• 1935. In the mid-1930s Atagutaaluk and her husband the shaman chief Ittuksarjuat lived in a qarmaq, a sod or stone house (D’Anglure 2002:222) in Igloolik which was illustrated by her daughter Suzanne Niviarsiat for the publication accompanying the film Atanarjuat (2002:213). Atagutaaluk survived the famine of 1905. A shaman Palluq from Igloolik and Repulse Bay found her. Ittuksarjuat died in. See also 1950 Rousseliere, Guy Mary. 1950. “Monica Ataguttaaluk, Queen of Iglulik.” Eskimo 16:13.
  • 1935-6. Inuit lands and peoples were under the authority of the Department of the Interior, Annual Report 1935-36, p. 36.
  • 1936. The “Department of Indian Affairs was made a branch of the Department of Mines and Resources (1 Ed. VIII Chap. 33). The Indian Affairs Branch was placed under Dr. H.W. McGill as director. The branch included the following components: Field Administration (four inspectors, one Indian Commissioner and one hundred and fifteen agents); Medical Welfare and Training Service (responsible for schools, employment and agricultural projects); Reserves and Trust Service (responsible for land matters and timber disposal); Records Service (responsible for current files and historical material).” http://collections.ic.gc.ca/treaties/text/rec_e_tx.htm
  • 1936. Dr. Charles Camsell was appointed Commissioner of the Northwest Territories. His father was a factor of the Hudson’s Bay Company (Parker 1996:28).
  • 1936. The Hudson’s Bay Company post was established at Igloolik.
  • 1936. Responsibility for Indian Affairs passed to the Minister of Mines and Resources. The position of Superintendent-General of Indian Affairs which was part of the Canadian cabinet from 1867 until 1936, was abolished.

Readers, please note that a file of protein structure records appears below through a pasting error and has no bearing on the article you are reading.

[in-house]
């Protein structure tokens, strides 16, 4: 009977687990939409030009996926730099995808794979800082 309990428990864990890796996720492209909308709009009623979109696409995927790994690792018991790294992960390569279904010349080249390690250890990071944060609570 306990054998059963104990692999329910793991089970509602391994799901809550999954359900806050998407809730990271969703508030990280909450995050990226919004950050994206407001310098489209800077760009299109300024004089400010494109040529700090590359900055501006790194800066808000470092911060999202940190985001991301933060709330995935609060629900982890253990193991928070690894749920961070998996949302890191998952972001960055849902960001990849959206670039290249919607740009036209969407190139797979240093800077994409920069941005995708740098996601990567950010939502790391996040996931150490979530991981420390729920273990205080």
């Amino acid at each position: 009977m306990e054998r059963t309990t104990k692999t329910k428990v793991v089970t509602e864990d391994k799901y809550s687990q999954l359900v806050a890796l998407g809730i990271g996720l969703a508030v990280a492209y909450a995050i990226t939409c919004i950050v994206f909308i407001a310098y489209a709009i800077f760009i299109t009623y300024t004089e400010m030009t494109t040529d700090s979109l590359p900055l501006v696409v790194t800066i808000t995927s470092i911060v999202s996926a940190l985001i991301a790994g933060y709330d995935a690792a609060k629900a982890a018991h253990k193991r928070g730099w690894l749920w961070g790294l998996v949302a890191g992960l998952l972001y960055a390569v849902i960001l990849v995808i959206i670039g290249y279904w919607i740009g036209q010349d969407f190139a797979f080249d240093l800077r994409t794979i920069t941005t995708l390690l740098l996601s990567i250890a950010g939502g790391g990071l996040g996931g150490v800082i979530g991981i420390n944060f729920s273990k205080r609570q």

• 1936. “There was a Superintendent-General of Indian Affairs in the Canadian cabinet from 1867 until 1936 when the Minister of Mines and Resources became responsible for native affairs. In 1950 the Indian Affairs branch was transferred to the Minister of Citizenship and Immigration, who had responsibility for “registered Indians” until the creation of the position of Minister of Indian Affairs and Northern Development in 1966. Before 1966 the Northern Development portions of the portfolio were the responsibility of the Minister of Northern Affairs and National Resources.”
  • 1937. The Catholic mission was built on Igloolik Island at Ikpiarjuk near the town of Igloolik.
  • 1938. These were good years of living on the land for Sarah Ekoomiak and her family. She was only five years old. She can remember being tucked into the nose of her father’s kayak and she could see jellyfish, rocks, and fish. She cherishes this memory.
  • 1938 Roman Catholic mission established at Cape Dorset.
  • 1939 The Indian committee of the Canadian Handicrafts Guild was changed to Indian and Eskimo Committee to include the encouragement of Inuit work. Committee members included Alice Whitehall, Dr. Diamond Jenness. The Inuit collection at that time included miniature baskets, a kerosene lamp, fine fur work, walrus tusk ivories including an altar frontal made by the women of Pangnirtung.(Canadian Guild of Crafts Quebec 1980:11)